Go to Hellman
Of the making of books about Lillian Hellman, there is no end. Since her death in 1984, she has been the subject of three full-scale biographies, a book-length memoir by one of her lovers, and a 350-page portrait of her long-term relationship with the mystery novelist and screenwriter Dashiell Hammett. An admiring PBS documentary and an adoring one-woman Broadway show have also been on offer.
What is surprising about this posthumous réclame is that by 1984, Hellman had come to be widely viewed as an embarrassment to the republic of letters. Not only was she a longtime supporter of Soviet Communism, but once it was revealed that her trilogy of autobiographical bestsellers—An Unfinished Woman (1969), Pentimento (1973), and Scoundrel Time (1976)—contained innumerable inaccuracies and self-serving fabrications, many of those who had hitherto written admiringly about Hellman made haste to cast off from the sinking ship of her reputation.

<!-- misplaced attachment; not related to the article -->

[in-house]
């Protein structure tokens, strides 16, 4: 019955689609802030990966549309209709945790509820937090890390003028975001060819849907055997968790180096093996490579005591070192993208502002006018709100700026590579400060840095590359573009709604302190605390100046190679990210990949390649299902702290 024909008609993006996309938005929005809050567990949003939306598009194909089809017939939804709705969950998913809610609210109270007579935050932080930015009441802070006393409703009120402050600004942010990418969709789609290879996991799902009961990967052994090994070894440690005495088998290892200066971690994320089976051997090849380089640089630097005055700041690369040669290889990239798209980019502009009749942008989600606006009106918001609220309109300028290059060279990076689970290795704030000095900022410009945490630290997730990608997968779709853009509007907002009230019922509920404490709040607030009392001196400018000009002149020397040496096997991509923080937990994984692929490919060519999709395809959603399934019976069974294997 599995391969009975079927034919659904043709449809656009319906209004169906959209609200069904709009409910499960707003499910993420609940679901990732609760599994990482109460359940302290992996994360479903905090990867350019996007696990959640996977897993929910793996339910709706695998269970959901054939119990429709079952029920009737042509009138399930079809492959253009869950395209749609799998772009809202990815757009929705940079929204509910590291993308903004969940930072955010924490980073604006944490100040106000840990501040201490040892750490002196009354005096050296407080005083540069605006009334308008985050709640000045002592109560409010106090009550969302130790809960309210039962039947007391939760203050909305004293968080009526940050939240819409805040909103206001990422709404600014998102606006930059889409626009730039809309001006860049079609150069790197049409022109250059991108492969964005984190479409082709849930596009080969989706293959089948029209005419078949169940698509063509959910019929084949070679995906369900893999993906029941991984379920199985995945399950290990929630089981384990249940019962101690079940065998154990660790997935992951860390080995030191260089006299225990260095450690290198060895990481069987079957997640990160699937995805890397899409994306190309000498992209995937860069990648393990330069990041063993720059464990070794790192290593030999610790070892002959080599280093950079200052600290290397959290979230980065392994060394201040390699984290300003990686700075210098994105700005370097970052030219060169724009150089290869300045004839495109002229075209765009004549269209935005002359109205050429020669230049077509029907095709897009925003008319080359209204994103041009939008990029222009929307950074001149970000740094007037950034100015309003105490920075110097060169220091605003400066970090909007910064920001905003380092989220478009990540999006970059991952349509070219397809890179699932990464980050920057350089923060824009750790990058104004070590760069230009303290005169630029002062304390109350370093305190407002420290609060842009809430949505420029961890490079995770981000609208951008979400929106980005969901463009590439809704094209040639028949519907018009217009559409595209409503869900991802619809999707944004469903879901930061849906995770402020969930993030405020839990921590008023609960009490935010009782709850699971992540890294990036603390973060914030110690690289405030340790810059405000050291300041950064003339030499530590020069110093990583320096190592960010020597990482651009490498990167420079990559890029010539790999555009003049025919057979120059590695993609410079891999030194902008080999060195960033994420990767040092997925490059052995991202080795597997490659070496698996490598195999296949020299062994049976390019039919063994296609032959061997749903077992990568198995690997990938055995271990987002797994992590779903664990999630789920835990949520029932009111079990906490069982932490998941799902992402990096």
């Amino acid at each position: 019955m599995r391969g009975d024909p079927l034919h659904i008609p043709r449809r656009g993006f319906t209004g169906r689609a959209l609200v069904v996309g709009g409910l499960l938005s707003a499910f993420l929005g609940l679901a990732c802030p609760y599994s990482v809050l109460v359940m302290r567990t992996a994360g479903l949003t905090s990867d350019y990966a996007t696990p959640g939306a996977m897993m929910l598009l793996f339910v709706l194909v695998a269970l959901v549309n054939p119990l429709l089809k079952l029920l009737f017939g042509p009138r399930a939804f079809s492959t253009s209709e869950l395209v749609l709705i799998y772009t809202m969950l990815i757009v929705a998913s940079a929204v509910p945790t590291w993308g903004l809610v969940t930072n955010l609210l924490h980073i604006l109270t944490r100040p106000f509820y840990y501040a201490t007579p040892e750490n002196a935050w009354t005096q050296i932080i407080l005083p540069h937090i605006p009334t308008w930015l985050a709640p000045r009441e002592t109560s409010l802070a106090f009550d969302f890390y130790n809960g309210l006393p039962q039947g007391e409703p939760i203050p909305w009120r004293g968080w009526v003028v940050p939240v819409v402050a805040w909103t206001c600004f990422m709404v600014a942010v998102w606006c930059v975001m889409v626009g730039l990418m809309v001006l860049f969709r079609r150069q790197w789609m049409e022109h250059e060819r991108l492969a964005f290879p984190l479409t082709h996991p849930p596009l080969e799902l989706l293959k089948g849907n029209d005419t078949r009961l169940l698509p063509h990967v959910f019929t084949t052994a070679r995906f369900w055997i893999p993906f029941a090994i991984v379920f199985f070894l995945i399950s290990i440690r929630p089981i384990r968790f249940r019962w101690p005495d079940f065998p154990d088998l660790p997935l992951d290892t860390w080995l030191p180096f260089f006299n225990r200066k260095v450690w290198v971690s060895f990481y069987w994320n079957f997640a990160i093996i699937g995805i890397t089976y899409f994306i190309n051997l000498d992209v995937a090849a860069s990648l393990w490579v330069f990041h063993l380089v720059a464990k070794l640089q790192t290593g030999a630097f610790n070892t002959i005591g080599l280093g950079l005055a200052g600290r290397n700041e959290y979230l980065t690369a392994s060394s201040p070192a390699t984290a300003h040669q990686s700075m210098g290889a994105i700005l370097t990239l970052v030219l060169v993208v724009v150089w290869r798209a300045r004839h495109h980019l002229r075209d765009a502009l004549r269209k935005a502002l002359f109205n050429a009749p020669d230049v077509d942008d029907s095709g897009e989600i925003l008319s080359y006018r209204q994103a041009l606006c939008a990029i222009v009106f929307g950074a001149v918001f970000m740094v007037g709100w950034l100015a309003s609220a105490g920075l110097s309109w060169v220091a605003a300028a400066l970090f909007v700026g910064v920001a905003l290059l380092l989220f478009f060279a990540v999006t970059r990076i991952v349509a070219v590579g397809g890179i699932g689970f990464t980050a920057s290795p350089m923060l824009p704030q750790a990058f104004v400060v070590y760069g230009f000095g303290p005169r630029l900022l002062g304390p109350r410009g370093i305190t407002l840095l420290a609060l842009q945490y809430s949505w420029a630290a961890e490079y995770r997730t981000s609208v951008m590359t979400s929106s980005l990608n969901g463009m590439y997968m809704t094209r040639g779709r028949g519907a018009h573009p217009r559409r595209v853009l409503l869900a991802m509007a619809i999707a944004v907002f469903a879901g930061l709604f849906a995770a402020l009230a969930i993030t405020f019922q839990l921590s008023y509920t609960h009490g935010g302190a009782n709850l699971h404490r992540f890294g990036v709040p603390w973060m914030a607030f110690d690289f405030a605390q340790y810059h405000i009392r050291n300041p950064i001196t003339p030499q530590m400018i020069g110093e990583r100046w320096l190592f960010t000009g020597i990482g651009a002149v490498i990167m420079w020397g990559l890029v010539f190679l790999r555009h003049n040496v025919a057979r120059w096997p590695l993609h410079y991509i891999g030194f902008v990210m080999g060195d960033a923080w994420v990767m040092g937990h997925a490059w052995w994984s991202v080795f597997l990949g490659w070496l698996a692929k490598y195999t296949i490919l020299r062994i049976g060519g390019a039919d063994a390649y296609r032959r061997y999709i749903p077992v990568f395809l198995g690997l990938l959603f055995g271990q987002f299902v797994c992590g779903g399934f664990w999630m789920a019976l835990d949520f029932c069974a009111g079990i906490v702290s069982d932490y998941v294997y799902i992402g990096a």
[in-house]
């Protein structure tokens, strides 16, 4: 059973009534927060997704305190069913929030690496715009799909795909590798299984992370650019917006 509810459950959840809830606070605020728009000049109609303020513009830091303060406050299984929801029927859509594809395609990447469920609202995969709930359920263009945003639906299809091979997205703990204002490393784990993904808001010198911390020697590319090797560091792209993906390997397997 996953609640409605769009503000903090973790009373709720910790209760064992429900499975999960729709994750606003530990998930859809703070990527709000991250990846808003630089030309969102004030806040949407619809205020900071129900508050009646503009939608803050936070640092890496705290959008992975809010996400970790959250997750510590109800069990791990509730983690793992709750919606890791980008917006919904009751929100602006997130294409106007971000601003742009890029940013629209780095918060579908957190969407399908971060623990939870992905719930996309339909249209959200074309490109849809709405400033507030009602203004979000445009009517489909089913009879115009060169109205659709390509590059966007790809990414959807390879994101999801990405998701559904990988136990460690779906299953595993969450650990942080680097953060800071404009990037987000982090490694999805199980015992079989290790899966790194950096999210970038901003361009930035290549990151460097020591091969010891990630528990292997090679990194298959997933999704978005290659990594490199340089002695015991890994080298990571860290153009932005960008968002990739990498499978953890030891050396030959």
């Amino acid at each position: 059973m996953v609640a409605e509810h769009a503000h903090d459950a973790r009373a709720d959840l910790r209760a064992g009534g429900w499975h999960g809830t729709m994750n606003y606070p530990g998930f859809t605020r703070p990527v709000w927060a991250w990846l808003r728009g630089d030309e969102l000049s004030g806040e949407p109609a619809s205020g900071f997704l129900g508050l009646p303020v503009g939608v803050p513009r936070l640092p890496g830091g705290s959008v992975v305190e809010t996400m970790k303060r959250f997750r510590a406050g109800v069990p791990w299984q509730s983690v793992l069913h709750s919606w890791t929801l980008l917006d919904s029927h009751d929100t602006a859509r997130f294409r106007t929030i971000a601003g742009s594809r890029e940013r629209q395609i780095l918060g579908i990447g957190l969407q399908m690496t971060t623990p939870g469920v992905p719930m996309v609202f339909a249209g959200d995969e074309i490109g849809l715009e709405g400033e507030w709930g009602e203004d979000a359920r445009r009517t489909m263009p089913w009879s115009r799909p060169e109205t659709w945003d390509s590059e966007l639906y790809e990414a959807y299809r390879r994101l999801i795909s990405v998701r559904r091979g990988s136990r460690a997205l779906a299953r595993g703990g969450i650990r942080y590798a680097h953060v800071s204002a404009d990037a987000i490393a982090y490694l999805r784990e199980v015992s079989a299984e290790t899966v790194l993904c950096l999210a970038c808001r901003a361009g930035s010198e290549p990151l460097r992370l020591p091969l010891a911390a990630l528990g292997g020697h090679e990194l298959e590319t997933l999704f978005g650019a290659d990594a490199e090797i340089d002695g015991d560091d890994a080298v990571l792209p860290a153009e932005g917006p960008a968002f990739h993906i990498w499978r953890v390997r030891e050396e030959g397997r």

About the Author
Terry Teachout, Commentary’s critic-at-large and the drama critic of the Wall Street Journal, wrote about Alan Gilbert in the last issue. Satchmo at the Waldorf, his first play, will be staged later this year in Lenox, Mass., and New Haven, Conn.